If your entertaining skills are feeling a bit rusty after months of Zooming and streaming, we've got your back. Our guide will help you put on a festive soirée that you, the hard-working host, can actually enjoy too.

Menu planning

Whether you're planning a multi-course dinner party or a casual afternoon with cookies and cocoa, it's essential to have a well-thought-out menu and timeline. In planning your menu, consider what your goals are for the event. Are you getting together a smaller group of friends who haven't seen each other in ages, excited to reconnect? Or are you envisioning a larger open house-type of party, with lots of mingling and moving about? Also consider your space – do you have a large central area or a long galley-type space? What platters and serving pieces do you have available?

These sorts of questions will help you decide if a seated meal or an appetizer party with small stations of food is a better option. From there, you can riff on a theme or simply build a menu of tried-and-true favorites that you can pull off with confidence. Entertaining is not the time to experiment with new recipes. And if you're not a cook, have no fear. With some planning and thoughtful plating, anyone can create a beautiful party spread with cheeses, charcuterie, fruit and chocolate without turning on the oven or stove.

How much to serve?

This is a question everyone struggles with occasionally. Luckily, there are some reliable rules of thumb that can help avoid a calamity. First, add a 15% buffer to your guest list to account for unanticipated guests. You can expect each partygoer to eat about a pound of food total. Remember that the more dishes you serve, the smaller the individual portions should then be.

For cocktail parties, expect to serve eight to 12 bites per person for the first two hours and then three to five bites for each additional hour. For example, a three-hour cocktail party for 20 people would require 280-300 one-bite servings. If the menu has 10 different items, then you would need 30 pieces of each item. While this may sound like a lot, it can sometimes look like not enough once it's all on the platters and can compel nervous hosts to over-prepare. Hold fast and trust your math!

Recommended serving sizes for a dinner party (raw weight per person)

Protein: 6 ounces (8 ounces if bone-in)

Pasta, potatoes, rice and grains: 4-5 ounces as a main course or 2 ounces as a side

Green salad: 1 ounce (without dressing), or one big handful

Vegetables: 4 ounces

Dessert: 4-5 ounces, or one slice of cake or pie per guest (prepared weight)

For cocktail parties

Crudités/vegetable platter: 1 pound prepared veggies per 10 people (about eight individual pieces per person)

Cheese and charcuterie: 2 ounces per person as part of part of a larger spread (1 ounce each meat and cheese). If the cheese board is to be the main event, then plan for 3-4 ounces each meat and cheese per person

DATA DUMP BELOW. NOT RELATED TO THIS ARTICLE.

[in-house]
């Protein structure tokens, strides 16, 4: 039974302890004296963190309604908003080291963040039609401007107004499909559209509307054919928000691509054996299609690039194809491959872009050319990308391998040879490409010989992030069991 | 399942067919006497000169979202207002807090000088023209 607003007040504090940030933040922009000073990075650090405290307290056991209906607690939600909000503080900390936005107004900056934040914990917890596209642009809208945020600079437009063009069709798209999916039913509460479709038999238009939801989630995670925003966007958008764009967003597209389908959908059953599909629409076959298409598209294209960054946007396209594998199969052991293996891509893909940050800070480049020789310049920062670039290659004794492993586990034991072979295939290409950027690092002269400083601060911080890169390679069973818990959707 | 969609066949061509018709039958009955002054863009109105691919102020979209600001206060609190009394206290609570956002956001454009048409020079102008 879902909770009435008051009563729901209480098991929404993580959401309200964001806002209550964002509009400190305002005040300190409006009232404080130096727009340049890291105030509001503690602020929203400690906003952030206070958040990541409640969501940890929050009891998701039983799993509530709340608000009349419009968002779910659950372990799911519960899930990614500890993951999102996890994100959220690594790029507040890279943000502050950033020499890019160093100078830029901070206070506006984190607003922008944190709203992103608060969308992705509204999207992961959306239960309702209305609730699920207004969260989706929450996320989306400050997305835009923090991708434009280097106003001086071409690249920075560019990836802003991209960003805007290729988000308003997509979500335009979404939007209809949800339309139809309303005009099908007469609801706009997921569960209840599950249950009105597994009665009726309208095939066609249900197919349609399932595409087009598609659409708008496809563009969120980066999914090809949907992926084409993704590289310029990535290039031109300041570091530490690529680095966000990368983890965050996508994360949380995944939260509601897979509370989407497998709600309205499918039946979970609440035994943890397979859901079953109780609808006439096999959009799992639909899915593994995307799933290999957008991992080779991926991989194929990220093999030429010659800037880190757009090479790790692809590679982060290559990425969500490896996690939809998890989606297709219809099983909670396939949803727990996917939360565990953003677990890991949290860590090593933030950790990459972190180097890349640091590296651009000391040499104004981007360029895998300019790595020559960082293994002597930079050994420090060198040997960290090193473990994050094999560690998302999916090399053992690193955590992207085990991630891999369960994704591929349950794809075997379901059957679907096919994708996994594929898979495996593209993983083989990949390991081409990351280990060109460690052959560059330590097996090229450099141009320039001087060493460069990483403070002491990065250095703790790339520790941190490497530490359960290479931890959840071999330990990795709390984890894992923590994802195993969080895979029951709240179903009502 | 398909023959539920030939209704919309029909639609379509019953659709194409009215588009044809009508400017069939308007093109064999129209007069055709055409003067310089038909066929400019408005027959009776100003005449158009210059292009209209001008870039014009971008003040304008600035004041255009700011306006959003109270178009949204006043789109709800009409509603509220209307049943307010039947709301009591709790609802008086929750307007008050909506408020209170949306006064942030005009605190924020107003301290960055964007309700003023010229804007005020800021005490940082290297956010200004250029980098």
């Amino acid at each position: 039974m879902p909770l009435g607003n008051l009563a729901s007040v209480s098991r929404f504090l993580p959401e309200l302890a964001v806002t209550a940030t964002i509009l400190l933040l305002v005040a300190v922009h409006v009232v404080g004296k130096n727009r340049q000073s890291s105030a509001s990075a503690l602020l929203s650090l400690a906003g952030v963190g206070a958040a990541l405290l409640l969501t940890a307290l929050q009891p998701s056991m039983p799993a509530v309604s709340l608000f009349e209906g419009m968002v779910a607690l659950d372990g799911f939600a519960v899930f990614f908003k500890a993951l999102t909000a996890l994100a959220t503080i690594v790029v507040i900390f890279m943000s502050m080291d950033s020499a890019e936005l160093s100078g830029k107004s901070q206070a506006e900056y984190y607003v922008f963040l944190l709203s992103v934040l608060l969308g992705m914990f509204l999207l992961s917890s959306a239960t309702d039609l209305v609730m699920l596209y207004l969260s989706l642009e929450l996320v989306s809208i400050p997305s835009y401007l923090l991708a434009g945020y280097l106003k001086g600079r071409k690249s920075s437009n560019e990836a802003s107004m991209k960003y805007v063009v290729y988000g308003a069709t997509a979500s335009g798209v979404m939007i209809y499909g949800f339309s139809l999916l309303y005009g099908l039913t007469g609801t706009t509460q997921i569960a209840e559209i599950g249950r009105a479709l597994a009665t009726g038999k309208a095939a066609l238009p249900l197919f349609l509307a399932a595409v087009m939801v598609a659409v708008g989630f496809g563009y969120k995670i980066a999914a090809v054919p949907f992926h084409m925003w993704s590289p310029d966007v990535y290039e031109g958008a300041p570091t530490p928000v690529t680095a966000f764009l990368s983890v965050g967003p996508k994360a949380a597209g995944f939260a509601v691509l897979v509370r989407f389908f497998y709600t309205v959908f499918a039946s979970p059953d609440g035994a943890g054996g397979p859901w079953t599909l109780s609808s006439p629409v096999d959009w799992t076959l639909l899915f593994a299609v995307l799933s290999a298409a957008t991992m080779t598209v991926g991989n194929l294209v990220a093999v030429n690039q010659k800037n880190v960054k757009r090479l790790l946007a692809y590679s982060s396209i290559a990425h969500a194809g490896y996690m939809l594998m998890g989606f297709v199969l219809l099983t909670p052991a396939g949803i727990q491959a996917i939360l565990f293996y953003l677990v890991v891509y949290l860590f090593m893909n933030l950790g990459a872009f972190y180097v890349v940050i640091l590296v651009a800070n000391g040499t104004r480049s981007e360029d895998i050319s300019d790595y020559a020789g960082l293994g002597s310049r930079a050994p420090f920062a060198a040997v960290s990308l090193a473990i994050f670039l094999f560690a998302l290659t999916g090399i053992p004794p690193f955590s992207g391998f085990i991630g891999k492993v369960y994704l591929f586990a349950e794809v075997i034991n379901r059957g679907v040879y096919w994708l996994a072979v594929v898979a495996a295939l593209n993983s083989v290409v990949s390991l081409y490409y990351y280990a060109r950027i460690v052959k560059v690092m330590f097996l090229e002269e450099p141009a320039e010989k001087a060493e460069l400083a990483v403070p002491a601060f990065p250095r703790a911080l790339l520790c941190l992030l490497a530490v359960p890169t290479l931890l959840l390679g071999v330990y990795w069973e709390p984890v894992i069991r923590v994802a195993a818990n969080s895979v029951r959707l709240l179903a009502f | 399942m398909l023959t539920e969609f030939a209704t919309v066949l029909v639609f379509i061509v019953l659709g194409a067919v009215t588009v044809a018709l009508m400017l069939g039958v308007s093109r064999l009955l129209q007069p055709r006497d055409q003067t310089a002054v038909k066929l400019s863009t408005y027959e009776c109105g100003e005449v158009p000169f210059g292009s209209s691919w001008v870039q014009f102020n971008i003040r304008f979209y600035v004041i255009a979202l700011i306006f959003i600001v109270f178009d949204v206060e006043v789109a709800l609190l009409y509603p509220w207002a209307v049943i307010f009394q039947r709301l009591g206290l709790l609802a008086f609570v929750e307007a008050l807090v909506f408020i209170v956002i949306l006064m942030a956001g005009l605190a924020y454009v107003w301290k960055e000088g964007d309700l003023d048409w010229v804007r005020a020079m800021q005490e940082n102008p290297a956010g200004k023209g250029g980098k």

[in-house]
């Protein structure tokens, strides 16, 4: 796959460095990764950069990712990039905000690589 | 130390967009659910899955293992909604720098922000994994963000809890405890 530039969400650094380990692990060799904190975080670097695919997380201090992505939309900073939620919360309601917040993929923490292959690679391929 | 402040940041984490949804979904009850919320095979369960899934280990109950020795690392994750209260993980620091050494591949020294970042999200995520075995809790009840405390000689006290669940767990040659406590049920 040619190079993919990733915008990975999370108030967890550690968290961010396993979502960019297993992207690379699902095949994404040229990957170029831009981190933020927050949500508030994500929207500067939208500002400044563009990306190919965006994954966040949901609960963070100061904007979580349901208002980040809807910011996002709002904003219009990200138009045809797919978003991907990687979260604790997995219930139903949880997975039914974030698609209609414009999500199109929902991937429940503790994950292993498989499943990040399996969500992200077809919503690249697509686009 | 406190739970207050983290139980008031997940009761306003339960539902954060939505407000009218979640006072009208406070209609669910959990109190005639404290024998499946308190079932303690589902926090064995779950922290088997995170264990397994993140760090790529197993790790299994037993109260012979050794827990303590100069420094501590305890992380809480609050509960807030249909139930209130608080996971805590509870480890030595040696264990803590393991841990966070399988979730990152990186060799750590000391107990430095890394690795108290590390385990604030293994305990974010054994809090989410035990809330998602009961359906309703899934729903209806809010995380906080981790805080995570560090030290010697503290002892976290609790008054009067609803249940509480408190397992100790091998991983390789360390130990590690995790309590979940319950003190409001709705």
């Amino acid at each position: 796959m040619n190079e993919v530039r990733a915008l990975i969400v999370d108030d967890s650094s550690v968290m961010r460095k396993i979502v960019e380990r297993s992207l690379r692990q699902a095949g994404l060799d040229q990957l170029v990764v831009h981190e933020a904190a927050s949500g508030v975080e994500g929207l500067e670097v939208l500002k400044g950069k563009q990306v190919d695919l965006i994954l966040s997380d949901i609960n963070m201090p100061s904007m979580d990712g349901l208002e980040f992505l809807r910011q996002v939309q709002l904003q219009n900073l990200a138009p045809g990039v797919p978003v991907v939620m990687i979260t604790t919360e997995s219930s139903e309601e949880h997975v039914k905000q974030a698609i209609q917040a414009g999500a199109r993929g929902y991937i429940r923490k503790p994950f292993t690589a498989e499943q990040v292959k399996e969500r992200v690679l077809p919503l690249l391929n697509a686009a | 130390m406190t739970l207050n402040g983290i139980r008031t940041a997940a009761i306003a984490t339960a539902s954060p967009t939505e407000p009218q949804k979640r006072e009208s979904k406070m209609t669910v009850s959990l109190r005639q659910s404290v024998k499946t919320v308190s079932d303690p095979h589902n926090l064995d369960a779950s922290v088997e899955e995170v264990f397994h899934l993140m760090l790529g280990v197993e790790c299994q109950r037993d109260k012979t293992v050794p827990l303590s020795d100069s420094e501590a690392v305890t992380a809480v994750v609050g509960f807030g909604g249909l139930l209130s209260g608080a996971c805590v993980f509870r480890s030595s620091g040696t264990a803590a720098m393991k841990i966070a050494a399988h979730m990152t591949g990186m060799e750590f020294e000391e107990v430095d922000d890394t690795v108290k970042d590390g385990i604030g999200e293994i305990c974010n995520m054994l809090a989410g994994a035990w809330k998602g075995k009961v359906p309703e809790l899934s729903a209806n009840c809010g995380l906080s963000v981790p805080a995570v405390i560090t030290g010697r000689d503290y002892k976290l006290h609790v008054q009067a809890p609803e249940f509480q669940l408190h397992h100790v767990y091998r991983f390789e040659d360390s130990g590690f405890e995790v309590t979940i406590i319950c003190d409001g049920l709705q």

Chips and dip: 1 pint dip and 16 ounces chips per 10 people

Mini-meatballs and stuffed mushrooms: Three to four 1 ounce meatballs per person

Beverages

Plan on one drink per hour per guest.

Soft drinks: 12 servings per 10 people

Wine: Five to eight bottles per 10 people

Beer: 12 bottles or cans per 10 people

Timeline

Three weeks before event: Send out invites, plan menu and make a food prep timeline, order any specialty items.

Two weeks before: Prepare foods that can be made and frozen such as caramelized onions, mini meatballs, cookie dough balls, fully baked desserts like cake and cheesecake, pastry-wrapped appetizers such as baked Brie bites or phyllo turnovers.

One week before: Give your house a deep clean, inventory tables and chairs as well as linens, glassware, utensils and cookware.

Three days before: Clean out your fridge so you have room for prepped food and to store drinks, stock the bar, tidy up your medicine cabinet and personal spaces in case of nosy guests, decorate, decide on a place to store coats, put together a quick cleaning kit in case of spills with a few towels, some salt and vinegar for quick-treating stains and organize a bin with containers and zip-close bags for leftovers.

One day before: Finish the majority of the food prep, buy and arrange flowers and any last-minute groceries like berries or bread, give your house a once over, refrigerate wine and beer.

The day of the party: Arrange chairs and tables – don't worry if you don't have exactly enough chairs for each guest (unless it's a seated dinner) – fewer seats encourages mingling, finish up last-minute food prep (this should be minimal).

Two hours before: Set out nonperishable snacks (cover them tightly with plastic and remove when guests knock), shower and get ready.

Right before: Light candles, ice drinks and enjoy a glass of wine and take a minute to relax before guests arrive. You deserve it!

Ashley Meyer is a Springfield-based writer and caterer.

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